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New motor vehicles act made stricter to make people respect rules: Nitin Gadkari

"People did not take road safety rules seriously and used to get away by paying a small amount. This attitude won't stop until strict rules are made," said Nitin Gadkari

twitter-logo PTI   New Delhi     Last Updated: September 8, 2019  | 07:34 IST
New motor vehicles act made stricter to make people respect rules: Nitin Gadkari

Union Road Transport and Shipping Minister Nitin Gadkari on Saturday defended the high penalty under the new motor vehicles act, saying the idea behind it is to make people conform to rules, and asked what is more important lives or money.

Speaking during a programme in Nagpur, Gadkari tried to address the criticism of the high penalties under the new law, saying only those who were breaking the law were paying fines. "If one does not break the law, why will he need to pay a fine?"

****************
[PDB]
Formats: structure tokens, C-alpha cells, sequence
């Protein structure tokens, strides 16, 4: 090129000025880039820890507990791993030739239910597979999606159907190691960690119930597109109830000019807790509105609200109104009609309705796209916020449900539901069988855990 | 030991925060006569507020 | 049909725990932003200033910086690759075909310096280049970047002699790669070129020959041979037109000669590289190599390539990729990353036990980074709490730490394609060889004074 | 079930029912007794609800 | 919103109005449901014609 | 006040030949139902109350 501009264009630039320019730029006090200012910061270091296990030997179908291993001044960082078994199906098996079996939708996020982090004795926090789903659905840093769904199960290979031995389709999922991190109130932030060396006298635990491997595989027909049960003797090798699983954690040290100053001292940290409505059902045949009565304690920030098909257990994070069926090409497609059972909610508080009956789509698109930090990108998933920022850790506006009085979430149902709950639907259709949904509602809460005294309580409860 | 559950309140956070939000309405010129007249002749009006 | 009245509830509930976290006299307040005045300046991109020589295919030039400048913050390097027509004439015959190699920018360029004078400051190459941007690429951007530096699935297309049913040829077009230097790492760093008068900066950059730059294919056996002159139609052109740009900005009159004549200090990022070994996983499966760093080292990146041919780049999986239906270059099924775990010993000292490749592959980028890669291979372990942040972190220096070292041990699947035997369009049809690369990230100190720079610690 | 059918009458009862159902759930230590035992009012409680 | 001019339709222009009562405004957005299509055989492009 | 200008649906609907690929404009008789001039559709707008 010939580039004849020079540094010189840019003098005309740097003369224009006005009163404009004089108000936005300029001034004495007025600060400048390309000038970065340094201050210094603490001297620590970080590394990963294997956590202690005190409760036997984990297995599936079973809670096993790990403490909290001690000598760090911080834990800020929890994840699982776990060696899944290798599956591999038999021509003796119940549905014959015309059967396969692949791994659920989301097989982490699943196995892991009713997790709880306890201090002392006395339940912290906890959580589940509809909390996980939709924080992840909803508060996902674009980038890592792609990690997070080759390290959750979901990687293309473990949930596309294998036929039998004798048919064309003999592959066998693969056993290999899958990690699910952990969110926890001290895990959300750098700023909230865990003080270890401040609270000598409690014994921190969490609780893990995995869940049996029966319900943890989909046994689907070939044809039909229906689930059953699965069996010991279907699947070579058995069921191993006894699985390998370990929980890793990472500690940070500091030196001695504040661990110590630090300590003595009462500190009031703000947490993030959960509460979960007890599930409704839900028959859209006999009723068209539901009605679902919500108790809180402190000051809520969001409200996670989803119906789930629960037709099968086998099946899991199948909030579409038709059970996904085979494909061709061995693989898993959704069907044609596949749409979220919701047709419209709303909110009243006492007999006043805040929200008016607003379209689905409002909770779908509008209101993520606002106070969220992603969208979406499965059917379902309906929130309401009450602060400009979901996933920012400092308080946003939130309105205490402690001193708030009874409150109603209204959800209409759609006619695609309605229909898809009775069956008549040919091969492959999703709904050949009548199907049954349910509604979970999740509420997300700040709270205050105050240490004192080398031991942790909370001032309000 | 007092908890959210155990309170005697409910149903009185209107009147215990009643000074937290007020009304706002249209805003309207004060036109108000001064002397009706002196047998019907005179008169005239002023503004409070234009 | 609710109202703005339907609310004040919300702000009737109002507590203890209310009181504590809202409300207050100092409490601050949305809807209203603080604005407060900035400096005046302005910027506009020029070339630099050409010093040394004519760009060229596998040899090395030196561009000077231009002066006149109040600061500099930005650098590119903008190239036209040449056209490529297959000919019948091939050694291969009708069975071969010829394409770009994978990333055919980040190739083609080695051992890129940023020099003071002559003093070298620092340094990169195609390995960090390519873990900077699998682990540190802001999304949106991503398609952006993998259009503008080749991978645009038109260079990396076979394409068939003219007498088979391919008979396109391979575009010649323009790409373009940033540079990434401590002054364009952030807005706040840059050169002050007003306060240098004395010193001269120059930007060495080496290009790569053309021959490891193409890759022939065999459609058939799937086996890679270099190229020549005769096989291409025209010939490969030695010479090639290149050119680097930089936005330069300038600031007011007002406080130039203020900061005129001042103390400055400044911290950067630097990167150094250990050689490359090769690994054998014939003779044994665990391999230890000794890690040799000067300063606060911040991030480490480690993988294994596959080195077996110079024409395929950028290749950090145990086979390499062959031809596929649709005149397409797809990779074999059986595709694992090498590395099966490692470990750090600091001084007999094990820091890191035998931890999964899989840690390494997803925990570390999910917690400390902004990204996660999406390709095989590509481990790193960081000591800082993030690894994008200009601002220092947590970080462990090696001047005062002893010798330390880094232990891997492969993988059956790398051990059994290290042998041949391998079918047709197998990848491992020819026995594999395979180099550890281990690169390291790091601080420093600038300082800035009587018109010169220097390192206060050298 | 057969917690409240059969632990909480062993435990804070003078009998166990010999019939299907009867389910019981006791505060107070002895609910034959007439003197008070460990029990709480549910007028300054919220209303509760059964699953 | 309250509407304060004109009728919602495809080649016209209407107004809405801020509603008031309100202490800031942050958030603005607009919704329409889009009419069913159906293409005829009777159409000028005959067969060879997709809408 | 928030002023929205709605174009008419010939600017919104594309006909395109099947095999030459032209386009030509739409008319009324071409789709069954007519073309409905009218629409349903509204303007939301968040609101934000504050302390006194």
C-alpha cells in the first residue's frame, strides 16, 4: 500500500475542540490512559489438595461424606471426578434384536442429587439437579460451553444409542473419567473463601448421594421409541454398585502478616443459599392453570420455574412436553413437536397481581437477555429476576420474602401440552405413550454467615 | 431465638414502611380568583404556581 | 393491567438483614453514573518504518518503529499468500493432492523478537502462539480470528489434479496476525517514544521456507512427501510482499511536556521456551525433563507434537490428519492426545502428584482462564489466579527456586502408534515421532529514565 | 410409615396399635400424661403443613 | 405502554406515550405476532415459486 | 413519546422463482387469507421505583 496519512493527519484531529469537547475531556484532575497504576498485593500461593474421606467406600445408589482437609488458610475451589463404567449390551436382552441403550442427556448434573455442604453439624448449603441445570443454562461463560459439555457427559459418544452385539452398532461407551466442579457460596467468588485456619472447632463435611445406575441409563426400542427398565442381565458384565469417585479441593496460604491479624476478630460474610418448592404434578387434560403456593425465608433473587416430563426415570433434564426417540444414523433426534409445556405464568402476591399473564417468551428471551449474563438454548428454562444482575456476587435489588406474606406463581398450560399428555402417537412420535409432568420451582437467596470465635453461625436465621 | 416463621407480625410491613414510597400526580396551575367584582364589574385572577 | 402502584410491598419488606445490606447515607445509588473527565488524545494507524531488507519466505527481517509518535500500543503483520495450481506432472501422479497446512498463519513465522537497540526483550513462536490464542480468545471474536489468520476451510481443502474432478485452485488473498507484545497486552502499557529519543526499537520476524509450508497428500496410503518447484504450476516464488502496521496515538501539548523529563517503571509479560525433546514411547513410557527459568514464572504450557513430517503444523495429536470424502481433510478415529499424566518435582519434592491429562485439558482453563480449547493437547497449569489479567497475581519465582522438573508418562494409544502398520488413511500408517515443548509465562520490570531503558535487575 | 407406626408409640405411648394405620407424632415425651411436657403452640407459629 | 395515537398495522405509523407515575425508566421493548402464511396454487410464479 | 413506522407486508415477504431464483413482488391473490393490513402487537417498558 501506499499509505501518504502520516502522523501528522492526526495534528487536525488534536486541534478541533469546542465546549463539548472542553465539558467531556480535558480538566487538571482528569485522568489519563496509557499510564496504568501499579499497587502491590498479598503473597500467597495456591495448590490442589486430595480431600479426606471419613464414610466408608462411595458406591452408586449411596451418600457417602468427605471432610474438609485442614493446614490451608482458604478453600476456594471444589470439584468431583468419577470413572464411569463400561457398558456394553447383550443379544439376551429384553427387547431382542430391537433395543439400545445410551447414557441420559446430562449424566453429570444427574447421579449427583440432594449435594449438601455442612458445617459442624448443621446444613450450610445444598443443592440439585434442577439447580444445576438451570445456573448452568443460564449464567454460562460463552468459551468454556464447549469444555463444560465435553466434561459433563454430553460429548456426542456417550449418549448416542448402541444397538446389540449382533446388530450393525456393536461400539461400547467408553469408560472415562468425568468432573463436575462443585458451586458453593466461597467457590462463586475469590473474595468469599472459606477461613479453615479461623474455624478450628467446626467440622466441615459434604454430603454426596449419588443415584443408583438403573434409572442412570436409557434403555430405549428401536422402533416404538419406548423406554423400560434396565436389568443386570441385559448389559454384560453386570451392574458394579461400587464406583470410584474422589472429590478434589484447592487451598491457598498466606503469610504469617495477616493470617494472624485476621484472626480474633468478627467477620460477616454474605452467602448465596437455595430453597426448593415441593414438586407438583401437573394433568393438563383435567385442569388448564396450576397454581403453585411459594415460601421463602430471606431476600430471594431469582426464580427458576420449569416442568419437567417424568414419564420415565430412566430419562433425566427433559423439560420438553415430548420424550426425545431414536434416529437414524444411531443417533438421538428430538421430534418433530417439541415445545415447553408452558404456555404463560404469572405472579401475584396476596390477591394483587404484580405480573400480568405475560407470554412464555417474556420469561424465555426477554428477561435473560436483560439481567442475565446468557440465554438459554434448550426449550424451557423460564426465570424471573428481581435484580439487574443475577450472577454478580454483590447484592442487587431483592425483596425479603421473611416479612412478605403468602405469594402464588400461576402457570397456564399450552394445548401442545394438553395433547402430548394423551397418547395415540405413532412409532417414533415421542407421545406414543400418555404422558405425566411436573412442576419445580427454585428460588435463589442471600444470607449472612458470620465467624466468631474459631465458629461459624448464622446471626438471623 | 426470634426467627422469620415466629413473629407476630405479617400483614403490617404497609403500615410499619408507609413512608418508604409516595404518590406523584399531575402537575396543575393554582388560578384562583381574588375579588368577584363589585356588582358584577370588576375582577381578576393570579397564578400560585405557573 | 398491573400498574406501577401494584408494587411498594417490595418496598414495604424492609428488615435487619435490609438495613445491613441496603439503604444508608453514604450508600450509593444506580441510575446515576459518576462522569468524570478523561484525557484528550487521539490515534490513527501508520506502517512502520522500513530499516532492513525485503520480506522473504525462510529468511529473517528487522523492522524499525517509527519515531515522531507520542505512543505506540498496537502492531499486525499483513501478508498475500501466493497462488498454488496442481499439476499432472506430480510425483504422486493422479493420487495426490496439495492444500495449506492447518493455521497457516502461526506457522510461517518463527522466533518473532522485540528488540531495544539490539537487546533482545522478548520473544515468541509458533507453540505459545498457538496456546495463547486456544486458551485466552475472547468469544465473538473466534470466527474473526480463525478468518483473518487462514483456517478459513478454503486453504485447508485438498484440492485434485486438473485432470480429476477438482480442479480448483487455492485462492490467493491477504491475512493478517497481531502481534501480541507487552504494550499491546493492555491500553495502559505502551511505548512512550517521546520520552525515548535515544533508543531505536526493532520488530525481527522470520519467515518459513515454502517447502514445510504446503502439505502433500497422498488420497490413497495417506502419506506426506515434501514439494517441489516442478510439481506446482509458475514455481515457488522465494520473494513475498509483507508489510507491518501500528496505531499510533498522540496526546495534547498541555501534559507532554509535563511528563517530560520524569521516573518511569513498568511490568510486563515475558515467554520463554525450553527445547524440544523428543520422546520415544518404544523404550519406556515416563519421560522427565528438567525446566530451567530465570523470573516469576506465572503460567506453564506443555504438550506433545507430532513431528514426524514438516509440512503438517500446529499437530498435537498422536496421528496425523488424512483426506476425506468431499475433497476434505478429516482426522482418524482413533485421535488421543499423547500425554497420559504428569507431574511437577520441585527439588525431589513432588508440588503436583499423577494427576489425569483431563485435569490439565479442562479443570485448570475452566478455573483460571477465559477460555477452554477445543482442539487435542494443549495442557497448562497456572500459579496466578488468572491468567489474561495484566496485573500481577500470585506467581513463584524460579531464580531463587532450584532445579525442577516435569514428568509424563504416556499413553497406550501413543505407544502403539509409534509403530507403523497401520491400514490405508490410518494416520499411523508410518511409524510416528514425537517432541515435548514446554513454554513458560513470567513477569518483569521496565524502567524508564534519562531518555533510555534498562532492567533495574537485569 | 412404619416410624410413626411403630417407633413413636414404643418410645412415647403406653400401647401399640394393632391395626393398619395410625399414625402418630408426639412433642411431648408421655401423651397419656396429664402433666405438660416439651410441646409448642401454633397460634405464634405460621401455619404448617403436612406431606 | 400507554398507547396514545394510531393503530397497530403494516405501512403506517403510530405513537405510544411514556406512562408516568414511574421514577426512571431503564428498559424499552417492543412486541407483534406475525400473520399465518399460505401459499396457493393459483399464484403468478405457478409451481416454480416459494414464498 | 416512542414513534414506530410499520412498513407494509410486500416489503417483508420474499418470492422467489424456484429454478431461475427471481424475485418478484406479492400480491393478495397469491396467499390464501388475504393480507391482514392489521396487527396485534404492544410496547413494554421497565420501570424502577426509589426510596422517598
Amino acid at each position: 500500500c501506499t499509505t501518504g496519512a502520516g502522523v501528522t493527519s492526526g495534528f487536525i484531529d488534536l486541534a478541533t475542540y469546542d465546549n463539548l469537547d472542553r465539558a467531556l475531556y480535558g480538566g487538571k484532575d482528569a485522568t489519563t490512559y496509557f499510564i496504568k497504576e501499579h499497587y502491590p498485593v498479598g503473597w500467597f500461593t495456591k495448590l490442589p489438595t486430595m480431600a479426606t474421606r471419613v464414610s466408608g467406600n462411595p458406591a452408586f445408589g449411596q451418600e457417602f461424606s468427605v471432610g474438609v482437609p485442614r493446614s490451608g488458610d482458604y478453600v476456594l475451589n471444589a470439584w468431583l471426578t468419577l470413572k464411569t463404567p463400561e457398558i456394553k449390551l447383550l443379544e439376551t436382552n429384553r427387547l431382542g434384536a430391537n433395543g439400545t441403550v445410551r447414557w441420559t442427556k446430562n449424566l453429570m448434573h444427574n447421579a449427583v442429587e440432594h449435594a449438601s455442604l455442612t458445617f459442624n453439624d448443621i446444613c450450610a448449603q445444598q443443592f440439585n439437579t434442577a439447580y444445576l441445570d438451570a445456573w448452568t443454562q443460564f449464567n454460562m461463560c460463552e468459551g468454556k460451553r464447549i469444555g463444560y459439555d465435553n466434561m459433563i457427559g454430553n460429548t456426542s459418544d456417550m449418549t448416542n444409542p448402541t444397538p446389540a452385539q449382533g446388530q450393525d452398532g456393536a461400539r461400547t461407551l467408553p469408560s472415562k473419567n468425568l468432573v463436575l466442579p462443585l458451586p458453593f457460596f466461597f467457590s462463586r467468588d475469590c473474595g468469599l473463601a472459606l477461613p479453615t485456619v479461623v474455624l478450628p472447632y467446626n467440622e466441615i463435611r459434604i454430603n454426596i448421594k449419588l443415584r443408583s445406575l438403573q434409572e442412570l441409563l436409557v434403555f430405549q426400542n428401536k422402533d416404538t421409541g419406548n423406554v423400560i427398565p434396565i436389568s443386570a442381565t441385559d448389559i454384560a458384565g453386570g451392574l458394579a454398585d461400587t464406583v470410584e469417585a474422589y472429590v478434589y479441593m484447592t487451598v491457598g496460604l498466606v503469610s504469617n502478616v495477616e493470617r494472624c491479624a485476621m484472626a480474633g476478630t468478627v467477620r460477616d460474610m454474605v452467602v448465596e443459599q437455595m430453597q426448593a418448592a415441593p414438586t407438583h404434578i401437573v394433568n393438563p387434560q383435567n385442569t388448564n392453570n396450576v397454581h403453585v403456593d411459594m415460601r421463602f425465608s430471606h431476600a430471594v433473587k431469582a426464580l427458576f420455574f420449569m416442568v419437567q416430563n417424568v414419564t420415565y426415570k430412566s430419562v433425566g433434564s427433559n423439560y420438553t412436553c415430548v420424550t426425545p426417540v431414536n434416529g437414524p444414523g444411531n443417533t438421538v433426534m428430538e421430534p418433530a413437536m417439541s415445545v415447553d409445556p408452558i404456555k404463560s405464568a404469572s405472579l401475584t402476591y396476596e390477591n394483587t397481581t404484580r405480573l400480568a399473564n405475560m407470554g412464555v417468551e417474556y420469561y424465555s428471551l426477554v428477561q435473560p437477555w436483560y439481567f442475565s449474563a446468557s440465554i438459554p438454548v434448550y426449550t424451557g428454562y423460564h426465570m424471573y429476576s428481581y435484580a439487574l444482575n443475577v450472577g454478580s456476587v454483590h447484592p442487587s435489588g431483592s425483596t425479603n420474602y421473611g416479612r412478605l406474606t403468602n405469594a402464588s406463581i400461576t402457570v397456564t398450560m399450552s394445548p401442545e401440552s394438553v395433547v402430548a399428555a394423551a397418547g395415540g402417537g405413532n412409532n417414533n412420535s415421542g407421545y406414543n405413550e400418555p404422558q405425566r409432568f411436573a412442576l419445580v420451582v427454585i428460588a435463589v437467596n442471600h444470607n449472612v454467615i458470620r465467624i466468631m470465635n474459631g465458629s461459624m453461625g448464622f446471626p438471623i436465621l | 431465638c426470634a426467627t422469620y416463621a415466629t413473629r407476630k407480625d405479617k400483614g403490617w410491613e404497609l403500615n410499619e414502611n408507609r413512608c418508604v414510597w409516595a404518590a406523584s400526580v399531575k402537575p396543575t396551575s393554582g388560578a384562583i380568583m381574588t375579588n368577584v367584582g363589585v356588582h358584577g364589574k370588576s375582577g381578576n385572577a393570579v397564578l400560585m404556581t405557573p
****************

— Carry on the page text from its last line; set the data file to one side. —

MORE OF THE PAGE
"We are jumping red signals, accidents are happening everyday, people are losing their lives. If people will have fear of law, only then will they follow rules," he said.

"What is more important people's lives or money," Gadkari asked when pointed out the high penalty provisions under the Motor Vehicles (Amendment) Bill, 2019.

Also Read: New traffic fines: Delhi cops to pay twice the penalty for violating rules

Earlier, he said, people did not take road safety rules seriously and used to get away by paying a small amount. This attitude won't stop until strict rules are made, the minister added.

"Now people are applying for licences, insurances and purchasing helmets and this would save lives of thousands of people," he said.

During the programme, Gadkari also spoke on various aspects of his life, his childhood, family, politics, his vision for the country. And shared his ideas on his social, innovative projects.

Also Read: New Motor Vehicle Act: Delhi sees three-fold rush at pollution checking centres

He said people often make fun of his innovative ideas and mock him. Citing an example, he said once he had spoken about collecting 'urine in plastic bags', which, he added, if done on a massive scale, could decrease a load of urea import on the country.

Gadkari also talked about his meeting with a person researching on "gold" coming out of cow dung and human faeces. He did not name the person.

He said a lot of changes are taking place today and, "I feel more emphasis should be put on research as such things coming out of the research."

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